TSA Background Checks On Hazmat CDL Drivers Delayed

Don’t wait until accidents and injuries occur.

The Transportation Security Administration (TSA) has to date delayed a system of background checks for all CDL drivers who apply for a new or renewed hazmat endorsement. Effective September 2, 2003, state motor vehicle licensing agencies were supposed to begin submitting biographical information on driver’s—name, address, Social Security Numberto TSA for processing through the FBI computer databases. This has not happened. In addition, as of this writing, TSA was likely to postpone requirements for fingerprint-based background checks scheduled to become effective November 3, 2003.

Neither TSA nor the state licensing agency is required to notify a driver’s employer if the driver’s hazmat endorsement is revoked or denied.

The TSA rule, published at 68 Federal Register 23852 (May 5, 2003), mandates a fingerprint-based criminal history records-check based on the system that TSA has implemented for airline and airport employees. The process will involve a check of relevant criminal history databases through the Federal Bureau of Investigation, and in the case of an alien driver, a check of databases to determine the driver’s U.S. immigration status. Where TSA believes it is appropriate, the agency will check the databases of Interpol and the U.S. National Central Bureau. If, based on these reviews, TSA determines that a driver poses a security risk, TSA will notify the state motor vehicle licensing agency to deny or revoke a driver’s hazmat endorsement.

TSA was supposed to use biographical information on driver applicants to run these same background checks. But state licensing agencies have not begun sending this information to TSA, and apparently TSA is not requiring any background checks at present to obtain a new or renewed hazmat endorsement. The fingerprint-based system will not begin until the states develop the ability to obtain driver prints and transmit them to TSA for processing. So far, TSA has issued no formal notice of delay implementing the rule, although some notice is expected soon.

Security Risk Standards
When it finally becomes effective, the TSA standards for determining that a driver poses a security risk justifying, denying or revoking a hazmat endorsement will be as follows:

  1. The driver is an alien (unless a lawful permanent resident of the U.S.) or has renounced his or her U.S. citizenship.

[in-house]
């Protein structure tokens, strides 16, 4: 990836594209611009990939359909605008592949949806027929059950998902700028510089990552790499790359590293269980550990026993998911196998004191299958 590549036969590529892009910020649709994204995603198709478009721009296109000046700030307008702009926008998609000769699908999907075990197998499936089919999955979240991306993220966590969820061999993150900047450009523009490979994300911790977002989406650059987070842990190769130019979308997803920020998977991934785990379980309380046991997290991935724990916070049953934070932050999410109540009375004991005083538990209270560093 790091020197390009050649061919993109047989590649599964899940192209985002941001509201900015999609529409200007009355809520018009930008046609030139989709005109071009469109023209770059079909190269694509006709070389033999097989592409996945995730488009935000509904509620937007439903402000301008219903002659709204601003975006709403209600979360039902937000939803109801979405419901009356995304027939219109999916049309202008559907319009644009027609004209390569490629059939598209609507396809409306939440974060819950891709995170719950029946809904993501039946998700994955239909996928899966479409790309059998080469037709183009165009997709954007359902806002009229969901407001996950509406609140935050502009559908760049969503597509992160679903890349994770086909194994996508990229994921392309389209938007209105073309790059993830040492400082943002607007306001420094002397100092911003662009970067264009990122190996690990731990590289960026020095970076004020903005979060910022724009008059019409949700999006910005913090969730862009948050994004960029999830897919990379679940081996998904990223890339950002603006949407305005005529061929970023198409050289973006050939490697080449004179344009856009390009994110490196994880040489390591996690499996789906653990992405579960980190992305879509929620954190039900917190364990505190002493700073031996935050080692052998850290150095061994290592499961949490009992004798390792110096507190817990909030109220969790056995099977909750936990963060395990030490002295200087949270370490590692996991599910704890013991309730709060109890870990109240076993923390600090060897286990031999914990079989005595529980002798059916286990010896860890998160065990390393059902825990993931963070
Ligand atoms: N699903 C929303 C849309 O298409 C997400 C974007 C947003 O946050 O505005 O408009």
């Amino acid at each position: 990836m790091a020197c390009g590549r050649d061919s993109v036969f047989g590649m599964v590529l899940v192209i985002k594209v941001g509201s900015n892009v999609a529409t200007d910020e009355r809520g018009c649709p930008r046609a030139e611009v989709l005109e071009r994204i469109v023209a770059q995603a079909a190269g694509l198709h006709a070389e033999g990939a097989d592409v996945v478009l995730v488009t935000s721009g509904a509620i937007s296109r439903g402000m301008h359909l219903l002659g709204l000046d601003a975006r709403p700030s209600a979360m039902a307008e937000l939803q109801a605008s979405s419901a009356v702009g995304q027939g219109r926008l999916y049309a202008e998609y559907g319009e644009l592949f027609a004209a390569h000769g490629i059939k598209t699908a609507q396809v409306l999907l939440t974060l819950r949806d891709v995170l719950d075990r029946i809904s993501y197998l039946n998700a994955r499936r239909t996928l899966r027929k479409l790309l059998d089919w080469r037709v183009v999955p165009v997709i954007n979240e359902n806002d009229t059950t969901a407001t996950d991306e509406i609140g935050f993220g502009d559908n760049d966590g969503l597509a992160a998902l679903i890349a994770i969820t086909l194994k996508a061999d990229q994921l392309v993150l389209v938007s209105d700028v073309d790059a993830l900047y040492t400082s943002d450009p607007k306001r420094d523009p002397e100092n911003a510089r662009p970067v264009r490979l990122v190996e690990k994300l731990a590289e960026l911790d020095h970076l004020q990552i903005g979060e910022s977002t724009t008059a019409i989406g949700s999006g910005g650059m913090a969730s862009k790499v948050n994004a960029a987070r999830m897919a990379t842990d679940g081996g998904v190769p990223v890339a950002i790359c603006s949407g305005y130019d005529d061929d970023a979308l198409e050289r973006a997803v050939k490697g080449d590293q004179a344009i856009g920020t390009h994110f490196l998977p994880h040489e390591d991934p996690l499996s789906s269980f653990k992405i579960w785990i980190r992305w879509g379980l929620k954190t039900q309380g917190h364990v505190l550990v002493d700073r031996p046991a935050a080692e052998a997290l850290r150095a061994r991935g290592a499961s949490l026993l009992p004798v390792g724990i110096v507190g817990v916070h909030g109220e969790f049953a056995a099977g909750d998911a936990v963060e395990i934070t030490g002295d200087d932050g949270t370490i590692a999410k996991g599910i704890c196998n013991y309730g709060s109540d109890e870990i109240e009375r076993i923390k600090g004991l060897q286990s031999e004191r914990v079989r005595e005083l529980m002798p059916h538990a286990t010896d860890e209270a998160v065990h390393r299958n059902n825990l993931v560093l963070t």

2. The driver is wanted or under indictment for certain disqualifying criminal offenses.
  3. The driver has been convicted within the prior seven years in a military or civilian court of certain disqualifying criminal offenses, or has been released from incarceration for committing such offenses during the previous five years.
  4. The driver has been adjudicated a mental defective or committed to a mental institution.
  5. The TSA otherwise considers the driver a security threat based on the agency’s review of the databases.

As of September 2, 2003, any CDL driver who does not meet these security risk standards is no longer authorized to possess or obtain a hazmat endorsement, and must relinquish his or her endorsement to the relevant state licensing agency. But neither the states nor employers have any method to enforce this requirement on drivers. The TSA rules do not affect a driver’s authorization to transport non-hazmat cargo in a commercial motor vehicle; however, only the hazmat endorsement is affected by the security risk requirements.

Companies employing hazmat drivers must conduct their own frequent checks of a driver’s endorsement status by inquiries to drivers and to state licensing agencies.

Endorsement
Once the rule is implemented, if TSA determines that a driver presents a security risk, TSA will notify the state motor vehicle licensing agency that the driver is not eligible for a hazmat endorsement. The driver may contest the results of the records check by presenting fingerprints and relevant court records to establish his or her identity and background. If the driver does not contest the findings, or if the driver fails to refute the findings, the state licensing agency must revoke the driver’s hazmat endorsement. Additionally, if TSA records checks disclose any warrants outstanding against the driver for disqualifying offenses, TSA will notify the appropriate law enforcement agencies.

Under the new rules, however, neither TSA nor the state licensing agency is required to notify a driver’s employer if the driver’s hazmat endorsement is revoked or denied. This now makes it necessary for companies employing hazmat drivers to conduct their own frequent checks of a driver’s endorsement status by inquiries to drivers and to state licensing agencies.

The TSA rule requires state motor vehicle licensing agencies to notify drivers at least six months before their hazmat endorsements expire, and requires drivers to apply for renewal of their endorsements at least 90 days before the expiration date. This is intended to provide adequate time for completing the background checks before expiration of the endorsements.


Gases and Welding Distributors Association
Meet the Author
Richard P. Schweitzer, Esq., is GAWDA’s government affairs and human resources legal consultant and president of Richard P. Schweitzer, PLLC in Washington, D.C.